Respecting TRUST

Deirdre Garvey, Chief Executive Officer of The Wheel, writes on trust in the community, voluntary and charity sector.

Our sector has been rocked over the last few months and there has been a lot of finger-pointing in the wake of the crises that has engulfed us.

The media has pointed out shocking failures of governance and a lack of transparency in two of our largest charities. Members of the Public Accounts Committee have held the leadership of those organisations to account for governance failures. Opposition parties have blamed government for its failure to fully implement the Charities Act. Even in our own sector, there are those who blame the crises on ‘one or two rotten apples’.But can we honestly say that our organisations are paragons of transparency and good governance? Charitable organisations control public resources for the public benefit and the people who control them are called ‘trustees’ _ people who are trusted. But, as in any walk of life, trust must be respected and the maintenance of trust requires openness and honesty.

And that means that we should be as open as we are able to be in our work. Anything less is to show disrespect for the trust the public places in us. And there are plenty of ways that we can demonstrate that openness.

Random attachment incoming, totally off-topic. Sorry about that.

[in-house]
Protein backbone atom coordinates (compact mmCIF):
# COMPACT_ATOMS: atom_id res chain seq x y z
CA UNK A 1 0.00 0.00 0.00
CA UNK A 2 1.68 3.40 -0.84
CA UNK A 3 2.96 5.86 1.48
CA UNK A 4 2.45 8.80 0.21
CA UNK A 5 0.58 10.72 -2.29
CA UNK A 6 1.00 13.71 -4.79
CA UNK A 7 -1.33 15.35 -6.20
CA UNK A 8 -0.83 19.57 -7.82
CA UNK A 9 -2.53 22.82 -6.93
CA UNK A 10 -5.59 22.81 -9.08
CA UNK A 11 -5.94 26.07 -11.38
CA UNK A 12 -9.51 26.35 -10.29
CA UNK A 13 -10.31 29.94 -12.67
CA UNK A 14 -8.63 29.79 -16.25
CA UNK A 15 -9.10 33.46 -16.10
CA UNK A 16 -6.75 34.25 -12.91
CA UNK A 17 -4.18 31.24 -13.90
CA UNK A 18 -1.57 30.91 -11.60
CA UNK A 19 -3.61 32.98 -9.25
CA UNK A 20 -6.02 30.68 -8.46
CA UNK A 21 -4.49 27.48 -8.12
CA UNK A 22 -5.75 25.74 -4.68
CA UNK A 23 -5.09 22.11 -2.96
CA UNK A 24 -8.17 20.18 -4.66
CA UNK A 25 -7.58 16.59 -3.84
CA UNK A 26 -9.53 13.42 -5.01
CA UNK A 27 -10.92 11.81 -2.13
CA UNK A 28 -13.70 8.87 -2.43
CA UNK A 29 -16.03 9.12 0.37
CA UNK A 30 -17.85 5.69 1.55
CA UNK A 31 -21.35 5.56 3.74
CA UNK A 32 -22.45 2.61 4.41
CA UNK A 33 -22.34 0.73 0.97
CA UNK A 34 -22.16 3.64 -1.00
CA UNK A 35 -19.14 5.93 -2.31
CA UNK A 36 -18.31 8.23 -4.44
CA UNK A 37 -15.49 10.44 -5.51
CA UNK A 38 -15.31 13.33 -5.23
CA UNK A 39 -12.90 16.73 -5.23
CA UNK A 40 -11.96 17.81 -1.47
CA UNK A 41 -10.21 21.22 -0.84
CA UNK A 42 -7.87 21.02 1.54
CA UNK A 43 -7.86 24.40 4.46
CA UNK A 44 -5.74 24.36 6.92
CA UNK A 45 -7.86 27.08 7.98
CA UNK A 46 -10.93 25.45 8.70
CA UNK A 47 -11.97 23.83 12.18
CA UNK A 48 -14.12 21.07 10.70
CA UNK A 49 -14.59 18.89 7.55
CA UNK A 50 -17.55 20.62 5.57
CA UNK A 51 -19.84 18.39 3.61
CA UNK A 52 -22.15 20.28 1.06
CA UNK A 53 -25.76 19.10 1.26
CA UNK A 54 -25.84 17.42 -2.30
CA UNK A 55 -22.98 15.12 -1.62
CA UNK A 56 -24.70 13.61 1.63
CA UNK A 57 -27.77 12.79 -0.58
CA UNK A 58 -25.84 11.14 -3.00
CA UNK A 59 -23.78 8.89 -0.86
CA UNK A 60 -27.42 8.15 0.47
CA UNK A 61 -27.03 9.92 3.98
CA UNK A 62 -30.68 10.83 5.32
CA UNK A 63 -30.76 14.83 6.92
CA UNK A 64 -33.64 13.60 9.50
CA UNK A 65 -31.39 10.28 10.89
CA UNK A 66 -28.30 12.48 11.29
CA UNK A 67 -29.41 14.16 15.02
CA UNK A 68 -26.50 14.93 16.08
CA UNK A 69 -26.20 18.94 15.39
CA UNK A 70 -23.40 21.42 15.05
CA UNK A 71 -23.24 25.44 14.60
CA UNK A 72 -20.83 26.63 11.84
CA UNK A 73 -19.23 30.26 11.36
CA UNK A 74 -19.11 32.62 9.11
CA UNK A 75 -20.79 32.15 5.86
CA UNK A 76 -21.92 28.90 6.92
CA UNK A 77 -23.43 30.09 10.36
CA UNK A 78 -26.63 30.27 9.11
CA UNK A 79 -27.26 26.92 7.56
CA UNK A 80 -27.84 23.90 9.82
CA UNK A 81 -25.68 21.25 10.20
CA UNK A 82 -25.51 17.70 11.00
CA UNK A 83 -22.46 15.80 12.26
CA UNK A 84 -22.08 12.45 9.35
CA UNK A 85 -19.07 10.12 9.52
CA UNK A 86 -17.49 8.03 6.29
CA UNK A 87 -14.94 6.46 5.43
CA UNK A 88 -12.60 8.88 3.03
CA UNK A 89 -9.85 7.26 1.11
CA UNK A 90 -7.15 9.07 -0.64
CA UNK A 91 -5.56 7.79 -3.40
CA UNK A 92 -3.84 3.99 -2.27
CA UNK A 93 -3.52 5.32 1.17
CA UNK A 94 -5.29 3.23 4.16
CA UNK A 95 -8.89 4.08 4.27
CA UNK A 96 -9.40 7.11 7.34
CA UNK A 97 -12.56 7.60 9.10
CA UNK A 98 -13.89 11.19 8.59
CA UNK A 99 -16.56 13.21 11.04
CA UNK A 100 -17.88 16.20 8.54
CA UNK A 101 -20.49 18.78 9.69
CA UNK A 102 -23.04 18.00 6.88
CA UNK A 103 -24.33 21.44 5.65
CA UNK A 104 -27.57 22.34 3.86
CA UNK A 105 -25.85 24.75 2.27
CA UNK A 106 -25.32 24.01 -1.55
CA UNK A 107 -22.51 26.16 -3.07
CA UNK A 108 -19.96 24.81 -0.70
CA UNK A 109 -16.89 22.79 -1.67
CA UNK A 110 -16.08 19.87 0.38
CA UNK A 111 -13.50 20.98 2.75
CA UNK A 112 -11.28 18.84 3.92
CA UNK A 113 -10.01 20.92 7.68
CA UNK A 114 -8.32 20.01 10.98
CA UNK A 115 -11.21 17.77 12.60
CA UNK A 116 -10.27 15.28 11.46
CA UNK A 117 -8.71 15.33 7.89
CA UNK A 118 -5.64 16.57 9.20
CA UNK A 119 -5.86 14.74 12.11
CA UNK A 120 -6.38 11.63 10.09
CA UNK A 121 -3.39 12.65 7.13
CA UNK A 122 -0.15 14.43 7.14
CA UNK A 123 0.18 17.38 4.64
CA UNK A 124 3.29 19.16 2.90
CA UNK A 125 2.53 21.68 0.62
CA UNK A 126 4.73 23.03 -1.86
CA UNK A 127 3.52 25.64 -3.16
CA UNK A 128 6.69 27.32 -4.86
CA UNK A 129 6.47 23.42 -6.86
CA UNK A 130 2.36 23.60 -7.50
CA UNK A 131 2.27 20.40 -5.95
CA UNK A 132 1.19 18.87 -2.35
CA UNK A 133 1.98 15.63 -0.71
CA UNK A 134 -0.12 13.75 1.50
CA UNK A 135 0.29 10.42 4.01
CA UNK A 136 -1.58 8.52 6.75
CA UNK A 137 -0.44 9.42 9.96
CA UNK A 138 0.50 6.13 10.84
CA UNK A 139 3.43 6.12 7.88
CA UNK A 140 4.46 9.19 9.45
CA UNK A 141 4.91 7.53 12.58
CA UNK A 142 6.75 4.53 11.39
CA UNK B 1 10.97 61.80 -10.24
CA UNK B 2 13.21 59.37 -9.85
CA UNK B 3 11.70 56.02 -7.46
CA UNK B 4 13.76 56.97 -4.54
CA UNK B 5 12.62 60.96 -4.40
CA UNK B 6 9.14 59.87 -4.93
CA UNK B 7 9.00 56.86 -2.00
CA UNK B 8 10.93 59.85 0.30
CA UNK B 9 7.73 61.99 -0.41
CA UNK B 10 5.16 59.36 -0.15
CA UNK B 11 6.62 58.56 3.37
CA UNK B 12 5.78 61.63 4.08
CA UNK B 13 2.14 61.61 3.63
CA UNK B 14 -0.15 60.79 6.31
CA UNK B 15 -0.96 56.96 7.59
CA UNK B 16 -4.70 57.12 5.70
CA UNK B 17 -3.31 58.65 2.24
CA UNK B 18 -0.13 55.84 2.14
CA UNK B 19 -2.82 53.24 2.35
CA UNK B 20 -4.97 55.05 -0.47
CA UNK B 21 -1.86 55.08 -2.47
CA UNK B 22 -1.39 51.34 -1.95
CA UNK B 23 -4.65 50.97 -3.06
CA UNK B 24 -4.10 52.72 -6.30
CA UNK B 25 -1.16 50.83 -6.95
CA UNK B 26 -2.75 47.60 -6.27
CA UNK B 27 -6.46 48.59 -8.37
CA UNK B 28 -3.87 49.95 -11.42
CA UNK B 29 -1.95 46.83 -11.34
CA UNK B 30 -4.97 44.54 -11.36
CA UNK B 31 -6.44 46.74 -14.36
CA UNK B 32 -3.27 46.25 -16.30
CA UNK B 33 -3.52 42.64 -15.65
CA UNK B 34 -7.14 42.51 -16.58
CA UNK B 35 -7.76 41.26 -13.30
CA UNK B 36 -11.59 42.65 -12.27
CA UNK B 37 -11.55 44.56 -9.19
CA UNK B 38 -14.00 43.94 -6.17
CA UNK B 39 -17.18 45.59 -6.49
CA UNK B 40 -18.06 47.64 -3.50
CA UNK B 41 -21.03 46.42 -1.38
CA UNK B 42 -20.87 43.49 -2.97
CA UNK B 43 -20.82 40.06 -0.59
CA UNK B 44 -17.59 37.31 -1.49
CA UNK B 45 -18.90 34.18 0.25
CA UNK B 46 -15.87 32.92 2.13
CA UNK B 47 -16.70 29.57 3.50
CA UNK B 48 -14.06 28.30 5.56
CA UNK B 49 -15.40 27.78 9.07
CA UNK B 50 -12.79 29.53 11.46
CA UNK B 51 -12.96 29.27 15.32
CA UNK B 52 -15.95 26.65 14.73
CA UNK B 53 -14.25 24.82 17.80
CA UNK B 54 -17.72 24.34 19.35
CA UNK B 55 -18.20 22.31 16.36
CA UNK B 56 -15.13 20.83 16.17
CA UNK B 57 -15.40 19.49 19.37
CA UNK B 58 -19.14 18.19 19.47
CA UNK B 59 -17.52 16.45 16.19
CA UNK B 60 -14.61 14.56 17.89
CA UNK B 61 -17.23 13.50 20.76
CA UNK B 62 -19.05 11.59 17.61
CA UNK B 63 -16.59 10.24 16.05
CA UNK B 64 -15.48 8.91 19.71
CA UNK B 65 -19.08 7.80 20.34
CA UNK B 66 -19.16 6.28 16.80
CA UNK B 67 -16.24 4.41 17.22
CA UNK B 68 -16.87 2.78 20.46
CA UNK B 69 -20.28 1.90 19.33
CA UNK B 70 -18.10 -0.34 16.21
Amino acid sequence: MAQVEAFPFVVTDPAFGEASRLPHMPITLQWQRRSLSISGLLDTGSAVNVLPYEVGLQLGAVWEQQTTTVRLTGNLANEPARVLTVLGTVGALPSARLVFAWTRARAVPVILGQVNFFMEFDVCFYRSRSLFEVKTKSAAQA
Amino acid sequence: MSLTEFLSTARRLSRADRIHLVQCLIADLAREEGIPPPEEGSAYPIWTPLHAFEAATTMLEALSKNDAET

Our other main priority at the moment is developing the new Register of Charities, which will be a critical part of the new regulatory system. The Charities Act allows the approximately 8,000 charities that are already registered with the Revenue Commissioners for charitable tax exemption to be automatically placed on this Register. Once we have developed our registration system, we will be asking these charities to verify their data to ensure that we have the information we need to complete their automatic registration.

Has every member of your board attended governance training? Is your organisation in compliance with the Governance Code and the Statement of Recommended practice for Financial Reporting by Charities (SORP), or at least ‘SORP-lite’ (if you are a small organisation)? If you are fundraising from the public, have you signed up to the Statement of Guiding Principles for Fundraising? Have you published your annual accounts on your website?

Perhaps when we look back on this time we will see it as a watershed moment, when we understood that good enough is not enough. Charities cannot operate without the public’s trust. As guardians of that trust we have to do everything in our power to honour the trust the public have placed in us by adopting the very highest standards of governance and transparency. Anything less would be a dereliction of duty.

This piece was originally written for the Spring edition 2014 of Be The Change magazine.

Written on 7 Nov, 2014

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